Egypt court suspends sentence for ex anti-corruption chief
CAIRO - An appeals court on Thursday suspended a prison sentence for Egypt's former anti-corruption chief, who was convicted of exaggerating the economic impact of graft on the country.
Hisham Geneina, the former head of the Central Auditing Authority, had been sentenced to a one-year prison term in July.
The appeals court upheld his conviction but suspended the sentence for three years, meaning he could be jailed if he repeats the offence.
The retired judge's troubles began after he quoted a study by the authority based on 2012-2015 reports that calculated the cost of corruption at about 600 billion pounds (about $30 billion).
The study highlighted the allegedly illegal acquisition of state-owned land by senior officials and businessmen from the tenure of toppled president Hosni Mubarak.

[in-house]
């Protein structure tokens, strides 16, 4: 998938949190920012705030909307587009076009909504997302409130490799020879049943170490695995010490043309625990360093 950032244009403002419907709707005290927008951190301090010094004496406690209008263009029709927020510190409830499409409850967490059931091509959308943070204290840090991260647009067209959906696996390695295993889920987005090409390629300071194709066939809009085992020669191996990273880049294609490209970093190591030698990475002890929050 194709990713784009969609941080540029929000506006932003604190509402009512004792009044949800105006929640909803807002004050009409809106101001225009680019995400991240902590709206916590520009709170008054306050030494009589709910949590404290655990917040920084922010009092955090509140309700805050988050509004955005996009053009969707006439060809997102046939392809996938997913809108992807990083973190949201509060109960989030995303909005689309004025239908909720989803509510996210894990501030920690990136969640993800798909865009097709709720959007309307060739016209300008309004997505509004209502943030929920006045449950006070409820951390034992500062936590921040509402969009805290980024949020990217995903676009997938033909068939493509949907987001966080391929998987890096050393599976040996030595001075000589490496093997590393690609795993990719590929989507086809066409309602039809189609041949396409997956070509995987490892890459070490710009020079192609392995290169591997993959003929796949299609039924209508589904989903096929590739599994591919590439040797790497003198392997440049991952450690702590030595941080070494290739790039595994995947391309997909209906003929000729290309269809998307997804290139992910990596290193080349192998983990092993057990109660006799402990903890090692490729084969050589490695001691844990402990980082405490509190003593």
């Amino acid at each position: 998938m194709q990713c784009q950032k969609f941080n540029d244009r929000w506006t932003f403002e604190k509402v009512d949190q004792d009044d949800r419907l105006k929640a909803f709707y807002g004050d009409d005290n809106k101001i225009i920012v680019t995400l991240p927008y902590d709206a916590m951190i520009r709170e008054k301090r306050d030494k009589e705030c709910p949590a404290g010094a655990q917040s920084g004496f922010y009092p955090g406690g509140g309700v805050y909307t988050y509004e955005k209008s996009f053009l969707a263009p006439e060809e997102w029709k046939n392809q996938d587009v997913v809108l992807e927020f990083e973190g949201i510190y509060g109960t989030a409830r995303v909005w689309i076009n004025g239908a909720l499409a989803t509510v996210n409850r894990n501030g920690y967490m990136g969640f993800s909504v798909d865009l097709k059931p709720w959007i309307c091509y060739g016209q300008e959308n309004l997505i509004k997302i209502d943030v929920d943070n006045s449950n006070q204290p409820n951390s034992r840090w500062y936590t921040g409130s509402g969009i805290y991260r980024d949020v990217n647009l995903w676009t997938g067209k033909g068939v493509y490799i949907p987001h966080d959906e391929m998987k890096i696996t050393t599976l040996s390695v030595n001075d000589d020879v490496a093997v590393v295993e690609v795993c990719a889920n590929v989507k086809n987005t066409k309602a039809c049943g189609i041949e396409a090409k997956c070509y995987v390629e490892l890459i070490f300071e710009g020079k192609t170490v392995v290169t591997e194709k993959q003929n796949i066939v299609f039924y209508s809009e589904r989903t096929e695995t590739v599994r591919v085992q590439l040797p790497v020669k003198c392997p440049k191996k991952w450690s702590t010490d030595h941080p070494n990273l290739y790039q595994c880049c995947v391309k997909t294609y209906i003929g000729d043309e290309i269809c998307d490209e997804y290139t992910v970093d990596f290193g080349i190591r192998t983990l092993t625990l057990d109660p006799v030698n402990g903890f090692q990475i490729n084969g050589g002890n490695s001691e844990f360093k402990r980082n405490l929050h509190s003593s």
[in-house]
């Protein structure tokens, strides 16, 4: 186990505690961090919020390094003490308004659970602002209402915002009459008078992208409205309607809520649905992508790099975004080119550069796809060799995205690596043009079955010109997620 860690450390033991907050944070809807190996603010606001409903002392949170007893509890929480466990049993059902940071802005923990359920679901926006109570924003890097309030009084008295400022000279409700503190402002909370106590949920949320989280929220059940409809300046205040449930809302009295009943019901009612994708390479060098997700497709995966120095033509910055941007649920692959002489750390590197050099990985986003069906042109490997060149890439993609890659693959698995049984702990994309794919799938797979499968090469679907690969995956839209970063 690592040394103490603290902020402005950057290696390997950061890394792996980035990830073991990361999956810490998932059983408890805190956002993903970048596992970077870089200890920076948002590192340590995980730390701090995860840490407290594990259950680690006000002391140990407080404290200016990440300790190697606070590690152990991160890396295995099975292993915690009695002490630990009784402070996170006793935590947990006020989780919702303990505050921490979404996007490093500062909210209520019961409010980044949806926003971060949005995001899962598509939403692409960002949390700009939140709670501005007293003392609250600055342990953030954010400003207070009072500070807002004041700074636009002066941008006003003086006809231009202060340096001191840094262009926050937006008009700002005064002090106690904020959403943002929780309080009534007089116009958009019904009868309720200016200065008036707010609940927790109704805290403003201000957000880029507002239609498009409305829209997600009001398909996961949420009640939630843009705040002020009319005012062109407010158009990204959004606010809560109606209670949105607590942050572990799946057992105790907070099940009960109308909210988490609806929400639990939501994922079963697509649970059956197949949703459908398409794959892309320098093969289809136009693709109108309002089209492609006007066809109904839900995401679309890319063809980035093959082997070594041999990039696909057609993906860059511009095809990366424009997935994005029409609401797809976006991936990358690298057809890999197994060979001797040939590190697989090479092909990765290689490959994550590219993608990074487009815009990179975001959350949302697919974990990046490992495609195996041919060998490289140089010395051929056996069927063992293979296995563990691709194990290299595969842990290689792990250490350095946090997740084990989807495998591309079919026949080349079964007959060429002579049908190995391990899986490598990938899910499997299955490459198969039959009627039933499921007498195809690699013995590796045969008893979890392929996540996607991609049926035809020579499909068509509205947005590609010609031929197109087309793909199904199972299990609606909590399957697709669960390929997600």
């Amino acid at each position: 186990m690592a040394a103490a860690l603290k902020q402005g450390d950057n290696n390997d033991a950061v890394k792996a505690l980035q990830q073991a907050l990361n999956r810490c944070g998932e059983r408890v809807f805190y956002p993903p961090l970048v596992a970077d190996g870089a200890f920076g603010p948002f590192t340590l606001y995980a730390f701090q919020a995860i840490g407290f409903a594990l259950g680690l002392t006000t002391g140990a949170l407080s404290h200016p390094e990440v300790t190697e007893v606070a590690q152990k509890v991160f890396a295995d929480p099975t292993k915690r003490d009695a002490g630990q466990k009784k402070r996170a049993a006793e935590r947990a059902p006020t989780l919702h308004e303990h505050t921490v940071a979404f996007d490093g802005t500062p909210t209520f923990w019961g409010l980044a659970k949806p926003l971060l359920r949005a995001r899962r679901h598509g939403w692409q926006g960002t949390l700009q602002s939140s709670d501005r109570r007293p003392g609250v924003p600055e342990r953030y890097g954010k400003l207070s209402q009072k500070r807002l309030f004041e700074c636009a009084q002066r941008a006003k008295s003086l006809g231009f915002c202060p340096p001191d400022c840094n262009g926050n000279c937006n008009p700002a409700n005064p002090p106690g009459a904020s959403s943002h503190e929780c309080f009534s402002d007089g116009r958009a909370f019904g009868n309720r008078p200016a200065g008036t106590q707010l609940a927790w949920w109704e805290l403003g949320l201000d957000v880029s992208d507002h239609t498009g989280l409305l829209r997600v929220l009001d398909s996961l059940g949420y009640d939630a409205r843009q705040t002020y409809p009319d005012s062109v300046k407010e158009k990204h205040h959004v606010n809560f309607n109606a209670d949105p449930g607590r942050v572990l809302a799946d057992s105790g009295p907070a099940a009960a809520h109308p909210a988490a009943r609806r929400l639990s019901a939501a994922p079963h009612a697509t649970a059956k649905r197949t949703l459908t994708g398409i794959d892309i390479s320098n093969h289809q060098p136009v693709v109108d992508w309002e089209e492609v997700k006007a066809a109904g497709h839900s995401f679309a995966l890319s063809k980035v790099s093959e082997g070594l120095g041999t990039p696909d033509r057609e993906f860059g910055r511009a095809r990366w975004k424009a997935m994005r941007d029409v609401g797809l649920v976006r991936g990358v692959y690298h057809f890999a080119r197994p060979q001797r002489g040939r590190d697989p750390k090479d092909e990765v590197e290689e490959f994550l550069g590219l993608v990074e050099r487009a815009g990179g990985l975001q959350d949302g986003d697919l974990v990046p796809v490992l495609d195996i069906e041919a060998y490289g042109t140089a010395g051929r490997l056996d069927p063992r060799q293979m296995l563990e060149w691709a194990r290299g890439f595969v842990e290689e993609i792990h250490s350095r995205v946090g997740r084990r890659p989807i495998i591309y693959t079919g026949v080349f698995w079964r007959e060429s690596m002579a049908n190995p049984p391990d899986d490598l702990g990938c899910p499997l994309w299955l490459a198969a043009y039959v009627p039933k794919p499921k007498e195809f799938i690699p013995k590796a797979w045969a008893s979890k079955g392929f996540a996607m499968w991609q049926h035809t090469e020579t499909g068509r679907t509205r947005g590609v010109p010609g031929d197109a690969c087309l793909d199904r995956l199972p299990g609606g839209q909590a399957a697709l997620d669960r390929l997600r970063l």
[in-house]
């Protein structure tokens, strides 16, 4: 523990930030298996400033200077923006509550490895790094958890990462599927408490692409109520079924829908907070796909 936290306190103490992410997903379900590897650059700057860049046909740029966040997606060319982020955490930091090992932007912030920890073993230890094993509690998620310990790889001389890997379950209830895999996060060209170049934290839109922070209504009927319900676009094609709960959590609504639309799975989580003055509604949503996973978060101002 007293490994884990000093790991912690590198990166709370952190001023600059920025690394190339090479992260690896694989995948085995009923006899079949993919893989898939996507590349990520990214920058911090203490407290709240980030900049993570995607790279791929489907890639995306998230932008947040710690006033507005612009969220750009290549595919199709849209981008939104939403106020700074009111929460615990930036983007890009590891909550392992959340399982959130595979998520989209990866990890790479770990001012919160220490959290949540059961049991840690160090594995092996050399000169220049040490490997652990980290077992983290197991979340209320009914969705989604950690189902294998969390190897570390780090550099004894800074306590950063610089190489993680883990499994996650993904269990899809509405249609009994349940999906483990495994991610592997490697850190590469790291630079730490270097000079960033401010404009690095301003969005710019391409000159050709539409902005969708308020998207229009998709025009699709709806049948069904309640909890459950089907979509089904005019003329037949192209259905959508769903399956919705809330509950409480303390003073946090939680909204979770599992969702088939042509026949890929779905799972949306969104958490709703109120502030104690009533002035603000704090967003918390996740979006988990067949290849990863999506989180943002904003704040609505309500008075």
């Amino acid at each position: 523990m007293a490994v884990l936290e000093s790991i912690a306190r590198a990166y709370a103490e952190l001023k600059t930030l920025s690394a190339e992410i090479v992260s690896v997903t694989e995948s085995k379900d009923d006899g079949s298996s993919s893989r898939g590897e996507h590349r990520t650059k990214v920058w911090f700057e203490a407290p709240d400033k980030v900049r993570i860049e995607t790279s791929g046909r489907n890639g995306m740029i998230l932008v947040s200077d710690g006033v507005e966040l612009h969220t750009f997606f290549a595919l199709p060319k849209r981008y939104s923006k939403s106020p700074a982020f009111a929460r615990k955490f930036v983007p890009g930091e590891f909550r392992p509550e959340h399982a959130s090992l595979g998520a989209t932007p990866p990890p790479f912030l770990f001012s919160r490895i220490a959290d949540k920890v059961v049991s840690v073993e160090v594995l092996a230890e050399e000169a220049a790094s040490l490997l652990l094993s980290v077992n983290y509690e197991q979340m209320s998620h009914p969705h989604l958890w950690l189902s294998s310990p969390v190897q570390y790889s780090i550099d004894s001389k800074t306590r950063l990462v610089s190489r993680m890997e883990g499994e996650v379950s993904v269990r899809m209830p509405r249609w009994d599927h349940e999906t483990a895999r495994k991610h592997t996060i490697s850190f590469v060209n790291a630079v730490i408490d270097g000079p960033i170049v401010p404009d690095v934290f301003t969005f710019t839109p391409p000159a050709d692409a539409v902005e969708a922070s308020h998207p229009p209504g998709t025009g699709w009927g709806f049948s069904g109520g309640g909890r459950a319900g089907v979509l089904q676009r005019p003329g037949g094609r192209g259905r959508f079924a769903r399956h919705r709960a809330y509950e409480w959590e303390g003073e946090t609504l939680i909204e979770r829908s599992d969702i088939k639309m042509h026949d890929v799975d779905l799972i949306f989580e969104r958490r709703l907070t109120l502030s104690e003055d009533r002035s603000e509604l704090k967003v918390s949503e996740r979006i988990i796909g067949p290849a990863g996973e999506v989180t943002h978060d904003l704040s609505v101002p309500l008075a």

Geneina had faced an intense media campaign accusing him and his family of tarnishing Egypt's image and of membership of the banned Islamist opposition.
The prosecution accused Geneina of "spreading false news with the goal of harming public interest" and of using "baseless calculations" to exaggerate the cost of corruption.
Watchdog Transparency International ranks Egypt as 88th out of 168 countries on its corruption perceptions index, and President Abdel Fattah al-Sisi has publicly launched a crackdown on the widespread graft that dogged the Mubarak years.
"Putting Egypt's top auditor on trial sends a clear message: the Egyptian government is waging a war not against corruption but against those who fight against it," the group had said.